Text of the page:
“El Salvador is now the most dangerous country in the world for foreign journalists,” NBC’s John Chancellor told viewers on January 15, 1981. He had just reported that, while covering the conflict between U.S.-backed government forces and the leftist FMLN guerrillas, Olivier Rebbot, a French photographer freelancing for Newsweek, had been shot in the chest (seen here moments before; he later died in Miami). The civil war killed 75,000, including more journalists than the war in Vietnam. And the right stayed in power.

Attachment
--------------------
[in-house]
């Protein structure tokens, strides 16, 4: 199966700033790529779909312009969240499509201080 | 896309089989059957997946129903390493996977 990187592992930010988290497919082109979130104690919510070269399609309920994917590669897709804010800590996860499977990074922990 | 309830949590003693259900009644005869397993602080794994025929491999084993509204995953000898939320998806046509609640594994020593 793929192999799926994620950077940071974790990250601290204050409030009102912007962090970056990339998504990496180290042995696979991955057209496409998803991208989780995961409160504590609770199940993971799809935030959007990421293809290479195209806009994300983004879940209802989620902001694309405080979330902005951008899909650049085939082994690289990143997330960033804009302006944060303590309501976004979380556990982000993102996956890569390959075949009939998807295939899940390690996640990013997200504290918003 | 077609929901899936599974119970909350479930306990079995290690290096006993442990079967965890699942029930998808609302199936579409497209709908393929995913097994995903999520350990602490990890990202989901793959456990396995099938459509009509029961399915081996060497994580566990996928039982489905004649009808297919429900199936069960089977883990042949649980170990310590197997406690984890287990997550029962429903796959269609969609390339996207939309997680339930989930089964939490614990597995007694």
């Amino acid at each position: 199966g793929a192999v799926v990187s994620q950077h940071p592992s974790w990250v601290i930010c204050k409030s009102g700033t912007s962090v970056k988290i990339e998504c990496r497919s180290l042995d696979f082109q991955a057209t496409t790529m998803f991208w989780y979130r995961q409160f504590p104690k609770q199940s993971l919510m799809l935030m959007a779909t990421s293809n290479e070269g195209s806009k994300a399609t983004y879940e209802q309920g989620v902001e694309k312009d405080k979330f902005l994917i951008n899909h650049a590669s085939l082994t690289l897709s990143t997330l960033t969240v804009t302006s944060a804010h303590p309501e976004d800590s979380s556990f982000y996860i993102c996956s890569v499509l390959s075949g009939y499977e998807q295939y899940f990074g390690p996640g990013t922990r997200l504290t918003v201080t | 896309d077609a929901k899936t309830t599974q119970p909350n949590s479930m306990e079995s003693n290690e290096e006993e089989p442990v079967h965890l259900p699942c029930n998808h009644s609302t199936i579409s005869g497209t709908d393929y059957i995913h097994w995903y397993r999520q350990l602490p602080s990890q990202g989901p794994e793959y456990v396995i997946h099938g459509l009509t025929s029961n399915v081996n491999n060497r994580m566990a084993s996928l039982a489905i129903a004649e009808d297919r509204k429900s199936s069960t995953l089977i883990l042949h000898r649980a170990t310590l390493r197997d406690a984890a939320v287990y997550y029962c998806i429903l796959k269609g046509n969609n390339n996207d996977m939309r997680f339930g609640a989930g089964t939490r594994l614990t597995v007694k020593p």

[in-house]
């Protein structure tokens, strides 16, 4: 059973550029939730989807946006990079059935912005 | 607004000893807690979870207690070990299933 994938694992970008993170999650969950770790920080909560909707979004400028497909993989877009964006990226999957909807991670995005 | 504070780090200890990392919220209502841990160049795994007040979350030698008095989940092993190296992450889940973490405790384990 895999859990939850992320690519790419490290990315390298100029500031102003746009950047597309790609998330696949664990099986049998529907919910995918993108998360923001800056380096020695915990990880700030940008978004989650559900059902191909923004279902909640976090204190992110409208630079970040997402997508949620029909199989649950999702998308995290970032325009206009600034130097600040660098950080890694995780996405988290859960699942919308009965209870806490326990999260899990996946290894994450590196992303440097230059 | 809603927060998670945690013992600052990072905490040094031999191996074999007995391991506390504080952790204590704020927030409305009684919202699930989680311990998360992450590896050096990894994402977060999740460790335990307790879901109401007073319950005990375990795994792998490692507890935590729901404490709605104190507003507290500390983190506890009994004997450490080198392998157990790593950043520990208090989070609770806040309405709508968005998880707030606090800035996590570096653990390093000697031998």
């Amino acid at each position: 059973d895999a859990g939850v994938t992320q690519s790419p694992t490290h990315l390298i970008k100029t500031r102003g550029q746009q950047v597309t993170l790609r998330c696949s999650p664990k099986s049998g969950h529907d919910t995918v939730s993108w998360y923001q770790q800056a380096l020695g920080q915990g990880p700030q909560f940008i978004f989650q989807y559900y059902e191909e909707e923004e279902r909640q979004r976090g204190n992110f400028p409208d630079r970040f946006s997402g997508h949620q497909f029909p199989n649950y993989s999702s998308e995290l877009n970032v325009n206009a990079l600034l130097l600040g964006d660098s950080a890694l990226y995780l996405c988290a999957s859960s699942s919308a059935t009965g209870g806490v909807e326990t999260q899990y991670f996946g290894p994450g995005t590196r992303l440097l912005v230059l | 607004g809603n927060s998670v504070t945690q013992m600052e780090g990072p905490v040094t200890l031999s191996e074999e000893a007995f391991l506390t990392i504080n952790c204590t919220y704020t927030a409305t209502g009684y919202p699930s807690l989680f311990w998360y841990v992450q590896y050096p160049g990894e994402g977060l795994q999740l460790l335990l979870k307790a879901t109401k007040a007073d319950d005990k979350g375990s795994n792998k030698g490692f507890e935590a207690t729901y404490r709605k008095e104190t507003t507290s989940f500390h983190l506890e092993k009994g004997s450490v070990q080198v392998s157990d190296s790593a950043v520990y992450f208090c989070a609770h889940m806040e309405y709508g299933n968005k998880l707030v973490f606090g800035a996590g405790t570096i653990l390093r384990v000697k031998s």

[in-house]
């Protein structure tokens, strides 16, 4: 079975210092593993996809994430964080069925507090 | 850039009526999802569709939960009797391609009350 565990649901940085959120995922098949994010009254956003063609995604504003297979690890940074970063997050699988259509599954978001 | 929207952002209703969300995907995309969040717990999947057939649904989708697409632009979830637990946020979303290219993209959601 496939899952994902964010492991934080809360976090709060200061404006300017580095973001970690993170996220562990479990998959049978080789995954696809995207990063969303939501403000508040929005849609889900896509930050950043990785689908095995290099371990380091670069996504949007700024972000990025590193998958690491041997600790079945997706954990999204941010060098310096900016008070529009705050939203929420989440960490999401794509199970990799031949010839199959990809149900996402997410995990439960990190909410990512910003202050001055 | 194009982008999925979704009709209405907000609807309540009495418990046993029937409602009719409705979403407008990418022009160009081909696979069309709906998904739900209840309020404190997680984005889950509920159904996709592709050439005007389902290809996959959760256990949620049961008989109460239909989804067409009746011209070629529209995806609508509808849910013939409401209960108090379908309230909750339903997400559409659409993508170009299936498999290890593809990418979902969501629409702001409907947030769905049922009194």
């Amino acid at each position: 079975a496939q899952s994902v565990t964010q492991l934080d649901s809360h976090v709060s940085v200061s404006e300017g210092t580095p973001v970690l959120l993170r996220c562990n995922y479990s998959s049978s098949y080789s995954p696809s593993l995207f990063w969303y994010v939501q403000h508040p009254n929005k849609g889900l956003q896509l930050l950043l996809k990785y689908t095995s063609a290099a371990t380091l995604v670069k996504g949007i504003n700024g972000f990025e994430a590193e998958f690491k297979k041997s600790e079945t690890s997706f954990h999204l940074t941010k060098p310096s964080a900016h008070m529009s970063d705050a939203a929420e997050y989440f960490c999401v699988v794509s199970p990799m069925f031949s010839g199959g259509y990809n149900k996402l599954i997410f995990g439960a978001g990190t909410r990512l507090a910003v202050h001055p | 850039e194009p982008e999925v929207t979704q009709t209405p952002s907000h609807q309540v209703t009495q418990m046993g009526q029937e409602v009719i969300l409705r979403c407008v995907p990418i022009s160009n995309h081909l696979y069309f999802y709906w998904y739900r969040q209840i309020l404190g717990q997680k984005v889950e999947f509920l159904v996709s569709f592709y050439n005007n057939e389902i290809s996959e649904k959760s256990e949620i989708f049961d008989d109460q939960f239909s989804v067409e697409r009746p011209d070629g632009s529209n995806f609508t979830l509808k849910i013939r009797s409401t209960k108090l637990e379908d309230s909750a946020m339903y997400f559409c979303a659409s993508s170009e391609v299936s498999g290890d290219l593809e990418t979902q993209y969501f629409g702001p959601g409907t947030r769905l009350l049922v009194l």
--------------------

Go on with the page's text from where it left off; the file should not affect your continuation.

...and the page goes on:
This year the FMLN, a political party since the war’s end in 1992, finally found victory: its candidate, Mauricio Funes, became president on June 1. A former TV journalist, Funes got his start covering the war, and lost a brother to the fighting. For many, the triumph closes a brutal chapter in Salvadoran history—though not entirely. Recently, former Time photographer Harry Mattison returned to San Francisco Gotera, where Rebbot was shot. Standing near the corner where he had shielded his wounded friend’s body, Mattison offered words Funes may understand. “Maybe you don’t cut yourself quite so sharply on the memories . . . but it never goes away.” (For images from the war by Rebbot and others, click here.)